On Friday afternoon, May 26, 2017, on a MAX commuter train in Northeast Portland, Oregon, a man began verbally abusing two women, one of whom was wearing a hijab, with racist, anti-Muslim insults. When other passengers intervened, the man pulled a knife and attacked. Two men died. Another was taken to a hospital. The alleged attacker is in custody.
I live in Oregon. My daughter works in Portland and rides MAX almost every day. She posted an article, These are the Victims of the Portland Train Stabbing Attack, which shared who the two men were who stood up as allies to the women being victimized, and lost their lives.
I wrote on Facebook, “Heartbreaking. Horrific. On the eve of Ramadan. Here in my state of Oregon. Prayers for the victims; for all who are harmed by this racist, fear-fueled attack. Prayers for Peace.”
Responses ranged from people expressing horror and deep sadness, to offering prayers for the victims, to opinions about the attacker. And my friends began challenging each other’s opinions, questioning conclusions, offering counter-opinions. Emotions ran high. I f0und myself becoming emotionally charged. Why is this white supremacist with a prison record even walking the streets? How much blame can we place on the President of the United States for stoking anti-Muslim, xenophobic behavior? Why does our nation focus so little on mental health services for those who need them? And why are my friends, many of whom don’t know each other, going after each other on Facebook? Why am I tempted to delete some of their comments?
We need spaces to process our feelings about horrific events. Facebook, awkward as it often is, has become a major sight for such processing. And we try to teach, convince, change, belittle, attack, support, commiserate, and share with each other.
My invitation to myself, which I extend to all, is to be careful with my judgments. Be cautious with my conclusions about what others write. Ask myself if Facebook is the best place to share my deeply felt, emotionally-charged opinions in this moment. I invite myself, and extend to all, to be kind first, to be patient first, to offer grace first, and in this particular situation, to remember that two men have died, one man is in the hospital, two women are deeply traumatized, one man is in jail, many witnesses, bystanders, supporters, family members, friends, police, and caregivers are also traumatized to one degree or another. So is my daughter. So am I. So are other friends and family members here in Oregon. So are my friends who have only read about this incident and live very far away. Because incidents like this happen every single day in cities throughout the United States and around the world. And they impact us; our sense of well-being and safety.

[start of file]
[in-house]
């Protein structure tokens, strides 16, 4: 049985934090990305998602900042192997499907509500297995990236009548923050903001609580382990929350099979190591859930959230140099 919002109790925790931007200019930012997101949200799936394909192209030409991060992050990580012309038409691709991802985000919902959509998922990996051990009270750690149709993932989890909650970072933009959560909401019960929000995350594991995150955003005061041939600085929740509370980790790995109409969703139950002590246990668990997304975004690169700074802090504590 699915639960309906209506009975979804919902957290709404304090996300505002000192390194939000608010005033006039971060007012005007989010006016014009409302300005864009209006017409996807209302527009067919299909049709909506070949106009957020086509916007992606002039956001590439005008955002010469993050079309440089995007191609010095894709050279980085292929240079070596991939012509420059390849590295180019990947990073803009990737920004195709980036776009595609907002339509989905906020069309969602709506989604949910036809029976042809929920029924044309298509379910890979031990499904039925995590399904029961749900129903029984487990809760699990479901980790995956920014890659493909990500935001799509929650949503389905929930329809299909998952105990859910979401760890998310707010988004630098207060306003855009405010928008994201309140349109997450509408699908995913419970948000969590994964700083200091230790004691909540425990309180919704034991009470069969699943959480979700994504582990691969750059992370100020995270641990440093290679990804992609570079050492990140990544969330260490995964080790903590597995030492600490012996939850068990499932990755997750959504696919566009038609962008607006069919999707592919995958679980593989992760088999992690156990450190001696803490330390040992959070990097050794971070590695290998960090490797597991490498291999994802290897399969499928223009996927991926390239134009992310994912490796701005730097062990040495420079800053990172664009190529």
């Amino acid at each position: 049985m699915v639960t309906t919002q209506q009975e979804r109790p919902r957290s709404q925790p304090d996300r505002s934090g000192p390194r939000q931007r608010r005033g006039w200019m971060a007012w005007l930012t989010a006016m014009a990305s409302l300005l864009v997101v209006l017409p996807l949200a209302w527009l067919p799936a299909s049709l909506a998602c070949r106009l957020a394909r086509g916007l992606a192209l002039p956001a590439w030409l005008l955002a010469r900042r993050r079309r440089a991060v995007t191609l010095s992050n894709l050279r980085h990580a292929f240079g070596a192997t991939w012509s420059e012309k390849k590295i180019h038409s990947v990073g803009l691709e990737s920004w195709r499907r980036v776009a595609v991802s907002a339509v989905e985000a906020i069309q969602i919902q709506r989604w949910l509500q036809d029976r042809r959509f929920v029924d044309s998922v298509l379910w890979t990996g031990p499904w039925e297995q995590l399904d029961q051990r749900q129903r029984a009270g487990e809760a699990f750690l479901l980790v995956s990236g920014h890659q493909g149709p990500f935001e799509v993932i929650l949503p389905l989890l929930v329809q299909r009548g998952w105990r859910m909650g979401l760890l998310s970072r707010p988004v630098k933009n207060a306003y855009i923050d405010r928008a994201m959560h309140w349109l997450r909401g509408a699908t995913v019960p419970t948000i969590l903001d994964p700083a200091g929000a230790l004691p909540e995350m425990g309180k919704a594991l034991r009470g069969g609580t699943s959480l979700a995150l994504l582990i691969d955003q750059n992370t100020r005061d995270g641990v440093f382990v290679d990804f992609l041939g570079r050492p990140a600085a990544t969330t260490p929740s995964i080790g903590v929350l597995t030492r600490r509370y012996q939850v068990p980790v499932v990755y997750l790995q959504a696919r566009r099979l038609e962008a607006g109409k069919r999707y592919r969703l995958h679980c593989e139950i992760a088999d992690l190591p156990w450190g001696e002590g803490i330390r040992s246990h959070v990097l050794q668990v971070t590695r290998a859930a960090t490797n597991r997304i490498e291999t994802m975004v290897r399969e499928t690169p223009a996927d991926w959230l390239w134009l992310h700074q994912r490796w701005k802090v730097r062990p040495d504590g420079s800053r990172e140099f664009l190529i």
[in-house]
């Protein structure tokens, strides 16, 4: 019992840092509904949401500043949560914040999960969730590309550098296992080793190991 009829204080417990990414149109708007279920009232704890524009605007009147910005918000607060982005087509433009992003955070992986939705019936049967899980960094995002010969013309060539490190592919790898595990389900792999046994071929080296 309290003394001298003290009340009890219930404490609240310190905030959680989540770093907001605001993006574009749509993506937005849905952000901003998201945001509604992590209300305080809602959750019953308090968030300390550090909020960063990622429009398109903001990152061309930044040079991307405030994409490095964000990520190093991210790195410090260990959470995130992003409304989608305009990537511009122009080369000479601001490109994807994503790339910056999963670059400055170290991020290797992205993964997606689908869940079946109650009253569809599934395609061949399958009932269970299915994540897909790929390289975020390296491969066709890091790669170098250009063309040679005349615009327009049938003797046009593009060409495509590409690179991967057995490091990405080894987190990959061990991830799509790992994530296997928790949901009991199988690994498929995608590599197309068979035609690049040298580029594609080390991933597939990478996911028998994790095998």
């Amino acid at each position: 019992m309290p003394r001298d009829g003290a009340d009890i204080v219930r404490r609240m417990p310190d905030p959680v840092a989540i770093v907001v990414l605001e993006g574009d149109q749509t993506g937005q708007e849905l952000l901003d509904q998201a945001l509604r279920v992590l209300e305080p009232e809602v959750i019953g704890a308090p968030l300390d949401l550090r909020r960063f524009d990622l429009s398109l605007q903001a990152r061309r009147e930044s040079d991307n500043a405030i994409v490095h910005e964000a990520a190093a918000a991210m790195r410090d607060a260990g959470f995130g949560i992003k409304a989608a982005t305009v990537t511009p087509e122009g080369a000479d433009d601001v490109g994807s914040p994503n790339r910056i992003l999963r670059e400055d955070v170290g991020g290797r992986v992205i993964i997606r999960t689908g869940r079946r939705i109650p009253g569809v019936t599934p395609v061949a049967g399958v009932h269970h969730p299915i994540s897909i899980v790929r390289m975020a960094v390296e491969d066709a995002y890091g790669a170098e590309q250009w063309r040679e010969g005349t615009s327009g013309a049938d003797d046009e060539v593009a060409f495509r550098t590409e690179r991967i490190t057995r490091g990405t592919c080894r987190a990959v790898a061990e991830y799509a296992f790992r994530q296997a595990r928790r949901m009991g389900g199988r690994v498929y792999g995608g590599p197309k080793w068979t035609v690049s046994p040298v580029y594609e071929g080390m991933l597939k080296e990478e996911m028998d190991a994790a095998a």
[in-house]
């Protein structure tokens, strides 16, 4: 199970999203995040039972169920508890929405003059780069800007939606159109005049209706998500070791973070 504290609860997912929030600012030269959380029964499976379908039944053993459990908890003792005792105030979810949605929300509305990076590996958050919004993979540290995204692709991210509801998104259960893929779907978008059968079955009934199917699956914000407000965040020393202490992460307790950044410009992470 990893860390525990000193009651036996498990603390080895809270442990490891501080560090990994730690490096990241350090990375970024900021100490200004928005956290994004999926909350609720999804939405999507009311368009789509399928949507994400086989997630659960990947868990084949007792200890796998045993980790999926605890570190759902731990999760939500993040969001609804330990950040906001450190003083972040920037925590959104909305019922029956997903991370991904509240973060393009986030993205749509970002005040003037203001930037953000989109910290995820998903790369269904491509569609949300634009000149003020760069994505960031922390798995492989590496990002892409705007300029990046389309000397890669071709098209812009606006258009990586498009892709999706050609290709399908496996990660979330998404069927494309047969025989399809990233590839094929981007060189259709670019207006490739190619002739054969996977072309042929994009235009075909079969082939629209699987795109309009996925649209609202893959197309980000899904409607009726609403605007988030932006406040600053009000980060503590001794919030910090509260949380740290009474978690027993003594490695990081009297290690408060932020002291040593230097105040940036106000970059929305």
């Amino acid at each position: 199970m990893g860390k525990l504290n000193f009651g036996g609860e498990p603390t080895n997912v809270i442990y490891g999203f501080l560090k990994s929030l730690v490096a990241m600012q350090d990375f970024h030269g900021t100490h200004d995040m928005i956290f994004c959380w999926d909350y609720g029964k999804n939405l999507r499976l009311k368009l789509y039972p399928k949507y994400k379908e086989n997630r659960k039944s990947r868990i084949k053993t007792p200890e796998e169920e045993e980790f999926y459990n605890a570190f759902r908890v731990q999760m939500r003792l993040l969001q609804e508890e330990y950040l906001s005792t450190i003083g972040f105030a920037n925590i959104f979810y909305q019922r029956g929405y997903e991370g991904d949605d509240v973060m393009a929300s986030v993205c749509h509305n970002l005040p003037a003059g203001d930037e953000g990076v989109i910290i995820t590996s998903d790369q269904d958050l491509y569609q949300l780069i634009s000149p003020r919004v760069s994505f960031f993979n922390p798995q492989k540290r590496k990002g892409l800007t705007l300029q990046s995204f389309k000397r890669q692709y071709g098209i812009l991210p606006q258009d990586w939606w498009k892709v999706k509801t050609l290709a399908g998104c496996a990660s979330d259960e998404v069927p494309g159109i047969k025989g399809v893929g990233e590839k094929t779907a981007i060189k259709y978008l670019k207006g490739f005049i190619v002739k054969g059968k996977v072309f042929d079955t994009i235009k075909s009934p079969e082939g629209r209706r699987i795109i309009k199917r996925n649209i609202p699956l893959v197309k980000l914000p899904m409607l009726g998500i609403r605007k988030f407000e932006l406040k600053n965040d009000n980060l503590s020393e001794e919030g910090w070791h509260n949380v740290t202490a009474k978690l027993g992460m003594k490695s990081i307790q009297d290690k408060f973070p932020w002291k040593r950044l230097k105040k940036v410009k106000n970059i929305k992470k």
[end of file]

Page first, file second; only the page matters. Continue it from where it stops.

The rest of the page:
The day before the attack, I participated in a Guided Meditation Community Conference Call sponsored by Coming to the Table, the anti-racism, peacebuilding community to which I’m blessed to have been a part for more than a decade. These meditation calls are offered by CTTT twice each month, organized by a Working Group focused on Meditation as a Healing Resource; specifically on racial healing. The facilitator utilized a recording of “Black Lives Matter Meditation for Healing Racial Trauma.” We came together by phone from locations throughout the United States; sat together as a small community of people focused on healing. Anyone reading these words is welcome to click on the links above to check out the many resources the Working Group has gathered, and to join us for future guided meditation calls. The next two are June 17 and June 25. My additional invitation to myself, which I extend to all, is to focus first on healing myself. When I am healthy, I am most able to be of service in the healing of others.
The facilitator of the guided meditation call on Thursday shared the following, which I share here, with hope and faith…
May we all be filled with compassion;
May we all be well in body and mind,
May we all be safe from inner and outer dangers,
And may we all be truly happy and free.